While others are focused on the silly argument over whether Joel Klein’s successor as New York City’s schools chancellor, Cathleen Black, is qualified to run a school district (Dropout Nation’s answer is yes), our Contributing Editor, Steve Peha, is still thinking about what he considers the failed promise of the other superstar among reform-mineded current and former school chieftains, former D.C. Public Schools Chancellor Michelle Rhee. He offers some more thoughts today as part of the series Still Waiting in D.C.:
So far, we don’t know if Mayor-Elect Vincent Gray’s interim chancellor, Kaya Henderson, is a dainty scamperer. If she turns out that way, we’ll know what Mr. Gray’s campaign against Michelle Rhee was about: Bring in the bruiser to knock things around, knock her around, and then send her packing, while Dr. Caspar Milquetoast takes the credit for ushering in a new era of consensus-driven leadership—and the coinage of yet another oxymoron. This group leadership thing never makes any sense to me: even a young lad in grammar school, I knew that “leader” was a singular noun. But rules we teach in one part of education are often contradicted in other parts of education.
No matter what happens, while Rhee’s work will survive for years to come, the end of her short tenure troubles me for several reasons. I discussed some of them last month. Here are more:
I had hoped she would become a model of a new kind of big city school leader. At such a young age when she was hired, she could have served her city for decades, ushering in dramatic change while also preserving stability.
I had hoped that Rhee would validate Teach For America’s real promise — that of putting new people into the field of education for long and highly influential careers — would be validated at the highest level. (Perhaps it has been and I just don’t feel it.)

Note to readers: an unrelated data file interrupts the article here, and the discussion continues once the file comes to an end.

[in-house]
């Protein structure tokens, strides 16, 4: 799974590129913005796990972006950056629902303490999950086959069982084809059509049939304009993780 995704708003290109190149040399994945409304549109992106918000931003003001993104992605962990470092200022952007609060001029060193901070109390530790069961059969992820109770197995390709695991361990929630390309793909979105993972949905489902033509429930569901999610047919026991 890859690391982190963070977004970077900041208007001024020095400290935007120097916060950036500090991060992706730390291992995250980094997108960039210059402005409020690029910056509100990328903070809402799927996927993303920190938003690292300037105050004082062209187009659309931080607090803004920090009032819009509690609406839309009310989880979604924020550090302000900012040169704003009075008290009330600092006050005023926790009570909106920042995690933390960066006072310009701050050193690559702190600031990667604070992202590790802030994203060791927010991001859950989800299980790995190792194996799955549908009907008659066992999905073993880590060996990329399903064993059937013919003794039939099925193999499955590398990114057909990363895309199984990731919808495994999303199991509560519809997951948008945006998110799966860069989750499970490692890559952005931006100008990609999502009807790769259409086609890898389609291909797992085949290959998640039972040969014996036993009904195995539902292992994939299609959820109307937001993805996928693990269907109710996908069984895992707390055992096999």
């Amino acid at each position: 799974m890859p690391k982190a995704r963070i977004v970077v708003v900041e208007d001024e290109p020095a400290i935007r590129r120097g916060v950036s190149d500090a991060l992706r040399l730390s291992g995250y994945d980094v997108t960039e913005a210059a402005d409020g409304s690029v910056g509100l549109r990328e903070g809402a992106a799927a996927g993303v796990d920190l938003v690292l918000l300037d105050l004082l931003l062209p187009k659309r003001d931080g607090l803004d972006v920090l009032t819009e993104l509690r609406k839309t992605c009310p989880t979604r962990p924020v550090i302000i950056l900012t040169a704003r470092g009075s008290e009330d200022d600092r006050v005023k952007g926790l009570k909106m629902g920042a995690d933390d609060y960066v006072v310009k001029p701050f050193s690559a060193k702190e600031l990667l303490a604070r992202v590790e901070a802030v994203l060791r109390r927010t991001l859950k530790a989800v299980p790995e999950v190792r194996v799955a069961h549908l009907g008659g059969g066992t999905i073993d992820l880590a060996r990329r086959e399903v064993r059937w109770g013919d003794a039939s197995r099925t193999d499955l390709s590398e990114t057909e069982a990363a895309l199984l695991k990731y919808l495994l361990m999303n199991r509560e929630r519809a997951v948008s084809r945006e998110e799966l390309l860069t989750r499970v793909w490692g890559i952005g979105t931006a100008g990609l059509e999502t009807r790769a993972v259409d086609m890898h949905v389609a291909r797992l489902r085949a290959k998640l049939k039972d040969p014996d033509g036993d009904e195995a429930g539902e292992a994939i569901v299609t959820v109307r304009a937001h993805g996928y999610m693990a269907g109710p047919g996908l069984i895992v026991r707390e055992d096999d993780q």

I had hoped that D.C’.s schools would one day become the best urban schools in our nation. In some respects, this is selfishness on my part. I’m just embarrassed that my nation’s capital city treats its citizens so poorly at times.
I had hoped that a replicable model of school governance and successful reform might emerge. Sadly, Rhee leaves nothing replicable behind, least of all her approach to school leadership.
Clearly, I didn’t get what I wanted out of this deal. Sadly, I have no one to insult, threaten, or belittle as a result. For that, there’s plenty of culpability go around. I will admit that Rhee is to me still something of an enigma, a Sphinx-like riddle I can’t puzzle out. How someone so committed to the welfare of children would leave those kids behind after an election result that did not go in her favor.
I’m sad this didn’t work out. I’m frustrated, too, as I’m sure are many D.C. residents, that such a promising opportunity ended so poorly for everyone.